How will laundry get done?
There will be opportunities for participants to wash and hang-dry clothing. Quick-drying fabrics are encouraged for convenience.
How will teens get to and from Italy?
The program will commence in a New York City area airport. From there, the group will fly together with their staff to Italy. The cost of the international airfare is not included in tuition; however, Mitzvah Corps makes arrangements on behalf of the participants and passes the true cost on to the families. Please visit our "Travel" tab for more detailed information.
How does Mitzvah Corps handle teens who become ill or injured?
The participants’ health and safety is our primary concern during the summer. In all instances where the health of a teen is in question, parents/guardians will be contacted.
The Mitzvah Corps staff are First Aid/AED and CPR certified, and will carry a variety of supplies and over-the-counter medications at all times; parents/guardians have the option to give permission for the staff to administer these medications while completing the health history forms.
If a teen needs medical attention beyond what can be provided by the staff, or there in event of an emergency, the group always has access to quality professional care.
How do meals work?
Italian cuisine is characterized by its simplicity and regional variation. Typical meals include pastas, rice dishes, stews, cheeses, fish, cured meats, soups, and salads. The group will prepare many of their meals at the organic farm for the bulk of the program, and others will be taken in restaurants. They'll also put together healthy picnics full of fresh fruits and vegetables. Throughout the program, vegetarian and vegan food is readily available.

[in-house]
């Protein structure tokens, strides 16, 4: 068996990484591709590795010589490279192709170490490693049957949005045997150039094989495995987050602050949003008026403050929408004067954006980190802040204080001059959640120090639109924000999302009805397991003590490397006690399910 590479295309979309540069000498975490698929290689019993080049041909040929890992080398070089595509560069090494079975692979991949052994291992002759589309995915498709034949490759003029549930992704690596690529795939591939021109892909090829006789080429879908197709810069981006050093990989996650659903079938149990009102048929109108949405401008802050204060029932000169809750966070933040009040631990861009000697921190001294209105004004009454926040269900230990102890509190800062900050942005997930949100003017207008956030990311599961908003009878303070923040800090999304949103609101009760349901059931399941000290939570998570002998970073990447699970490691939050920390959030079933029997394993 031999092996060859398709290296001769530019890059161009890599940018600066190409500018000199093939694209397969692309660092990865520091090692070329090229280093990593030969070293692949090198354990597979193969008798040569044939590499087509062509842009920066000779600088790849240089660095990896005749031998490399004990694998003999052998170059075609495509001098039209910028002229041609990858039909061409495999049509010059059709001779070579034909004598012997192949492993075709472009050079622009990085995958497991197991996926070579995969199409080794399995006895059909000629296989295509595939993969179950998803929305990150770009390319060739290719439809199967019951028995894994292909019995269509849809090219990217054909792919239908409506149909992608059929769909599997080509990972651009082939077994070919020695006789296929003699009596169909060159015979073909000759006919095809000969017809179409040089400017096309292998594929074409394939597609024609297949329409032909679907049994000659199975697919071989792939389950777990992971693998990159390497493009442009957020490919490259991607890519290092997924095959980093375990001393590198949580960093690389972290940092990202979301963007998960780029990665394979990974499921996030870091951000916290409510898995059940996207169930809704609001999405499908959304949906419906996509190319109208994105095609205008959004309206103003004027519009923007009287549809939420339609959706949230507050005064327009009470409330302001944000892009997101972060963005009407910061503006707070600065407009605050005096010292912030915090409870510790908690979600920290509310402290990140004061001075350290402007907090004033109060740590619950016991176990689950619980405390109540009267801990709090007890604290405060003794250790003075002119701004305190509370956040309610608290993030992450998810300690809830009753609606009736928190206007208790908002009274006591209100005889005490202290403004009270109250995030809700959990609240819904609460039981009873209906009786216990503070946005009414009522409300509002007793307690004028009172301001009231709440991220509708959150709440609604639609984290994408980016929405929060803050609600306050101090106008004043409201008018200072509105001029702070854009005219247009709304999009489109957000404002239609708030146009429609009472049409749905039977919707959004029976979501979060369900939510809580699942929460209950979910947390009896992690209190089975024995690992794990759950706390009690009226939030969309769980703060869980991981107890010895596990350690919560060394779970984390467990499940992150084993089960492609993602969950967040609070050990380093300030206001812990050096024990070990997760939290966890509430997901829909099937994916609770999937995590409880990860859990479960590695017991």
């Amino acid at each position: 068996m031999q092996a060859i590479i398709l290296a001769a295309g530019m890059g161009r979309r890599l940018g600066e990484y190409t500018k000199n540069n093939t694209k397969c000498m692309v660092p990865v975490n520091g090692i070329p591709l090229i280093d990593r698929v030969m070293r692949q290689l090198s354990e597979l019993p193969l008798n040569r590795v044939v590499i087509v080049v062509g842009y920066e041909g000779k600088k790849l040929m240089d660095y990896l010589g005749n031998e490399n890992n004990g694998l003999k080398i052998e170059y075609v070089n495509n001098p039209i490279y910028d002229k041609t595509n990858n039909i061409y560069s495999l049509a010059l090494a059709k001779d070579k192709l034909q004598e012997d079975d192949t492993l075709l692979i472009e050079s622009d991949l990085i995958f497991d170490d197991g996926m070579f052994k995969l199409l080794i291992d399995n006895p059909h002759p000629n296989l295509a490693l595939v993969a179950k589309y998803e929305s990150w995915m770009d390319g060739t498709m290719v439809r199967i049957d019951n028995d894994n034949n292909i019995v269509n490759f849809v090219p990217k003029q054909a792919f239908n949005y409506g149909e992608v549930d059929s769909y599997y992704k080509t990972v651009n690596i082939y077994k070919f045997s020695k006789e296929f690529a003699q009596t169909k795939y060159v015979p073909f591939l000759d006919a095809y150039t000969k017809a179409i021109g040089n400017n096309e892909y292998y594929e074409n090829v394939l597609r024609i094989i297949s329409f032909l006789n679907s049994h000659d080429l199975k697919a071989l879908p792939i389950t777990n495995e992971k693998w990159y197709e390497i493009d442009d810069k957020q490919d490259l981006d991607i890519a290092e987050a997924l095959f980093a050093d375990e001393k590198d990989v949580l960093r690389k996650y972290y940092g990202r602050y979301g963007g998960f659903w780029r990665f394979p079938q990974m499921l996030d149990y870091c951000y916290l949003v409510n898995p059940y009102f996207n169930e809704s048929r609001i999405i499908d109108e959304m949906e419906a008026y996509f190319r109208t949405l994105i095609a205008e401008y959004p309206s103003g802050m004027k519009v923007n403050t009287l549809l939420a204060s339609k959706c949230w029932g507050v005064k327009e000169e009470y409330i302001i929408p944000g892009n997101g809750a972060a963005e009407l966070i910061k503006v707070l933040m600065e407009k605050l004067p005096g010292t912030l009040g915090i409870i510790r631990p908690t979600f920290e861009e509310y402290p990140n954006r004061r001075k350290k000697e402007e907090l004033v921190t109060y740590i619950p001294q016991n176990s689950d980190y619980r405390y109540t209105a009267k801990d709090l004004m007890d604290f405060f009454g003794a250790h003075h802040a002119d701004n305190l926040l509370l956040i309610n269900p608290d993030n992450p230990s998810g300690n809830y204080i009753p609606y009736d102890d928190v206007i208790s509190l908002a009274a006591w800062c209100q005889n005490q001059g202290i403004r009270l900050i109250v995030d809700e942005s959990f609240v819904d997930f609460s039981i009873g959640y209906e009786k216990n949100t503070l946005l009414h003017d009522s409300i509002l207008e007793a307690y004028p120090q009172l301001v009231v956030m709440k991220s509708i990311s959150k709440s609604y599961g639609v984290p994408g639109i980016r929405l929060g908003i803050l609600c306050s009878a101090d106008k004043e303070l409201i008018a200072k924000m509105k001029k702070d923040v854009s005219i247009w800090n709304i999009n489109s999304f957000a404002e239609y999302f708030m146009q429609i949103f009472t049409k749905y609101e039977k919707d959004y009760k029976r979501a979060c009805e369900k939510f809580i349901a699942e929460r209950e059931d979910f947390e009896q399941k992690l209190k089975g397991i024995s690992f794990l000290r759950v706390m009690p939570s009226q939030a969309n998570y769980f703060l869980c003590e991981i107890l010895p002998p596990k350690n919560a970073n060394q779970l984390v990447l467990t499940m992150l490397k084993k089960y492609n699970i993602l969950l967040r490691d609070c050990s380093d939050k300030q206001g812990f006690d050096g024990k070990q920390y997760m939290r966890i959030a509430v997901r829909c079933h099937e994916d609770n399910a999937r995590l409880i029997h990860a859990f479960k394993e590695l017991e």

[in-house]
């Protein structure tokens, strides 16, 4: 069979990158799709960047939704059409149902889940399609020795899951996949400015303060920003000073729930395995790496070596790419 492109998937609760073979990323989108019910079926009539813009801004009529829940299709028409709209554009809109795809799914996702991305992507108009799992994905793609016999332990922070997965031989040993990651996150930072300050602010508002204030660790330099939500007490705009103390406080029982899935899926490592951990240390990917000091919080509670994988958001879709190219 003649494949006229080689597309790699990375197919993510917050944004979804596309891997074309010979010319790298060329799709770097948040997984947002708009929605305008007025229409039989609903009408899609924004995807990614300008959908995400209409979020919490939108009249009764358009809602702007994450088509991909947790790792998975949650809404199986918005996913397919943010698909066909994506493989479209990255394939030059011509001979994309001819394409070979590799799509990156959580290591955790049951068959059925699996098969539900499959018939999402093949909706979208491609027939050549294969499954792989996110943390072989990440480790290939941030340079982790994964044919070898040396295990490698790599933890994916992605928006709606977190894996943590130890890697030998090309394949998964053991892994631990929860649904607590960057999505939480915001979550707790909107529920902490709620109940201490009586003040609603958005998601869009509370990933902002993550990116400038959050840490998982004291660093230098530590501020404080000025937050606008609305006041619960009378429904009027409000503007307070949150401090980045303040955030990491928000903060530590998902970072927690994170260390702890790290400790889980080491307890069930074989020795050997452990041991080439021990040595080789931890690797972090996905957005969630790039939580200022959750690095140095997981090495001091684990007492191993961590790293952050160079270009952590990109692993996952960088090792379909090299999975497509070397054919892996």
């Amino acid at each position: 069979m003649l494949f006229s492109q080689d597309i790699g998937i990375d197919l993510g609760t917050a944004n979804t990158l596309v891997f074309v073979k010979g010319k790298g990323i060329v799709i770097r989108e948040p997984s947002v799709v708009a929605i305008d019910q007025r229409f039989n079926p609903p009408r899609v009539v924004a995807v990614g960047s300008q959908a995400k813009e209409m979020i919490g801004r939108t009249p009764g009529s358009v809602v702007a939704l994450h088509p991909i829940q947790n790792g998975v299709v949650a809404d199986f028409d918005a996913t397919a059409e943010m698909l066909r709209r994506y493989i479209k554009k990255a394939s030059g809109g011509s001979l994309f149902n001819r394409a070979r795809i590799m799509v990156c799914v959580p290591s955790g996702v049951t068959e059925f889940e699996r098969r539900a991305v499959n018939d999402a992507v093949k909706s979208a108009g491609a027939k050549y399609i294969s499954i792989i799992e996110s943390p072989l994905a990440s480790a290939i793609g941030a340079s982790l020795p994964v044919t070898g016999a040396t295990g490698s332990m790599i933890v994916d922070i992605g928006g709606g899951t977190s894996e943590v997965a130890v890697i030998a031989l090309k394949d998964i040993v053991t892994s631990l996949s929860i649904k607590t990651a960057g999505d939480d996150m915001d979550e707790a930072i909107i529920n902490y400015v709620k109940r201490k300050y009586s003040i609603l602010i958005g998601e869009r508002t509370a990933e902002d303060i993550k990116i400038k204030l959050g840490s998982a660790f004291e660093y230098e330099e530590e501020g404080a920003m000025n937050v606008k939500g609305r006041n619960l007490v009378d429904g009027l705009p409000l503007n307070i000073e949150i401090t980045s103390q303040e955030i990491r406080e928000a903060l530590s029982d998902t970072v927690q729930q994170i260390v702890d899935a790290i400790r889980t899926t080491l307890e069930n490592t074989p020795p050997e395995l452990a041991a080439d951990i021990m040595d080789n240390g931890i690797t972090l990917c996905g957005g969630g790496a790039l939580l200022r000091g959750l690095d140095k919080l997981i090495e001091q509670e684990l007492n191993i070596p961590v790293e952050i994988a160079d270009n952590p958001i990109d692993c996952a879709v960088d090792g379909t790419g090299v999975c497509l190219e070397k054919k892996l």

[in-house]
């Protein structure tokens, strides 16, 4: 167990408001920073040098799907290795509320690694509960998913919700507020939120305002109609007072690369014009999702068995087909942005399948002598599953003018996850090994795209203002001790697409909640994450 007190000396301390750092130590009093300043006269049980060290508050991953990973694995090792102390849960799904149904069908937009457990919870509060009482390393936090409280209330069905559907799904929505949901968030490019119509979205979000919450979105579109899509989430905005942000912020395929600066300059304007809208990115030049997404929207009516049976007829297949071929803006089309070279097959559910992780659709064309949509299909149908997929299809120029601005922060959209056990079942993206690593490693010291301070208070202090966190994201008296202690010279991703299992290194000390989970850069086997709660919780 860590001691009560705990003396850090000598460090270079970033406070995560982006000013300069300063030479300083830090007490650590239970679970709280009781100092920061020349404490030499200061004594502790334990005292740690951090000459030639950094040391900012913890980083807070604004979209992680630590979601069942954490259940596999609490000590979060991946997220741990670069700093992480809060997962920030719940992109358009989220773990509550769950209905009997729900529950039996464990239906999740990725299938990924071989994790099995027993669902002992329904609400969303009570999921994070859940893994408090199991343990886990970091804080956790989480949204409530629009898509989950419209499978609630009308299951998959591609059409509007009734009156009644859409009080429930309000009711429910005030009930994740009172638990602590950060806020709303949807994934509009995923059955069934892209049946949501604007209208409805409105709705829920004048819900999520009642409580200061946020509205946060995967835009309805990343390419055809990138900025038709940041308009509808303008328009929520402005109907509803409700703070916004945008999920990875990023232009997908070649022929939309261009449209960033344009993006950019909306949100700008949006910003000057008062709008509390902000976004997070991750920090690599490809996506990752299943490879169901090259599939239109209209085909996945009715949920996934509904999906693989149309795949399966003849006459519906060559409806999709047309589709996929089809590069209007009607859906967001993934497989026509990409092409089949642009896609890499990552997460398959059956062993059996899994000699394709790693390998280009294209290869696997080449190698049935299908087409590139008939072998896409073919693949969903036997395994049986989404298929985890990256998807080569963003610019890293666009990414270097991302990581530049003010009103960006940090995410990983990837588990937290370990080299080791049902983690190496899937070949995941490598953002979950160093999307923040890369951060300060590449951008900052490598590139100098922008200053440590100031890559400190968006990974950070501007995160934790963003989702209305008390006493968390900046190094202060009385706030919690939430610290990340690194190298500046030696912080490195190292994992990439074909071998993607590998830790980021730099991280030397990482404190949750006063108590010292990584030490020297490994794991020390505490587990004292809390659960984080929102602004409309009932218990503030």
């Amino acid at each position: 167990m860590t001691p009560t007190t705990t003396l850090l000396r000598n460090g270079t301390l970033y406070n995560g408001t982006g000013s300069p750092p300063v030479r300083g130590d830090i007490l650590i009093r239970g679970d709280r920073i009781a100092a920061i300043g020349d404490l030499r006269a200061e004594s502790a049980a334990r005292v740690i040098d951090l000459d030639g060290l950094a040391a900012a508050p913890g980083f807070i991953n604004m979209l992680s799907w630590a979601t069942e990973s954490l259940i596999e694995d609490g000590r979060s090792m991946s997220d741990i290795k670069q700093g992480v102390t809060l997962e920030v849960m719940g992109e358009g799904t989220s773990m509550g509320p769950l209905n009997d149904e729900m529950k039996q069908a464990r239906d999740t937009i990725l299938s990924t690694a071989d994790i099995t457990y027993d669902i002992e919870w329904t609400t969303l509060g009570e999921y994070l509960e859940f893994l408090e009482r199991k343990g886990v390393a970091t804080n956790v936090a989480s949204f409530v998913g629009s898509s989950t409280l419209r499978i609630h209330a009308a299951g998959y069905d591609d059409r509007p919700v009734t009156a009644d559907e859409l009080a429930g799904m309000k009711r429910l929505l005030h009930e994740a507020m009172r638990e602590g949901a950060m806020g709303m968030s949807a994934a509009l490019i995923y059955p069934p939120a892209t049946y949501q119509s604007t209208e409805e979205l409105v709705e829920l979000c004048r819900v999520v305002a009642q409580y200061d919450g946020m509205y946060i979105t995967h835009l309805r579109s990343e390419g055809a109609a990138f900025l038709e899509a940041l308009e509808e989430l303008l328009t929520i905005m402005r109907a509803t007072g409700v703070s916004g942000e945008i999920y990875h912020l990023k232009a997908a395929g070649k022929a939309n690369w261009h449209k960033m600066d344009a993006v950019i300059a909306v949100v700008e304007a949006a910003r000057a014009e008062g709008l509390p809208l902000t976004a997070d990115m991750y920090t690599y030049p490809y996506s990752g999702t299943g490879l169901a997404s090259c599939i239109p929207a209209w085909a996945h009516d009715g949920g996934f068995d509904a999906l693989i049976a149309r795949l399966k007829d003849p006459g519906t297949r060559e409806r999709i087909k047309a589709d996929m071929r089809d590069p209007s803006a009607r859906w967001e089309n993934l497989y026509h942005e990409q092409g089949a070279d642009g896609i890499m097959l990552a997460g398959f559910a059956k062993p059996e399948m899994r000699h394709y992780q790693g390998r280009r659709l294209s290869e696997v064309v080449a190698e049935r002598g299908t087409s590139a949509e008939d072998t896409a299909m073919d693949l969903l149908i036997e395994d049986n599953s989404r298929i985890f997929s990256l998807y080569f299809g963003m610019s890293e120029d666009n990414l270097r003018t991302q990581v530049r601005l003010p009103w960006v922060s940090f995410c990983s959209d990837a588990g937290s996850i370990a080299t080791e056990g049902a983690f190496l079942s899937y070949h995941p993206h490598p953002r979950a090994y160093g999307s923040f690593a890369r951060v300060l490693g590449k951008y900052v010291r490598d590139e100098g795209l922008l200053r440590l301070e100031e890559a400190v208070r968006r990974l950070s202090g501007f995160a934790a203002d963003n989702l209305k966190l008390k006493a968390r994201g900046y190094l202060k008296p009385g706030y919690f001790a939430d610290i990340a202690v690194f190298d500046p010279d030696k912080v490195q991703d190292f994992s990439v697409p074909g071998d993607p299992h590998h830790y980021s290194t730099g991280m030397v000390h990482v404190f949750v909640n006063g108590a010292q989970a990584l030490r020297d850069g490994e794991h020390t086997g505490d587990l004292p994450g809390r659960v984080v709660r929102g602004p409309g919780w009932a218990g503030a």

Are there any additional vaccinations required to travel to Italy?
Please visit the Centers for Disease Control website and consult your doctor for more information about vaccinations that may be applicable for travel to Italy.
Additionally, the Union for Reform Judaism requires that all camp and travel program participants, staff and faculty must be immunized. Medical exemptions are granted in rare cases; please contact us regarding any potential exemptions prior to registration. For more information, please refer to the URJ Policy Statement on Vaccine Status.
Is it necessary to purchase a special visa or traveler's insurance?
United States citizens are not currently required to have a visa to enter Italy. Non-U.S. citizens must check local visa requirements, including requirements for countries passed through in transit.
Traveler's insurance is included in Mitzvah Corps tuition; policy details are available upon request.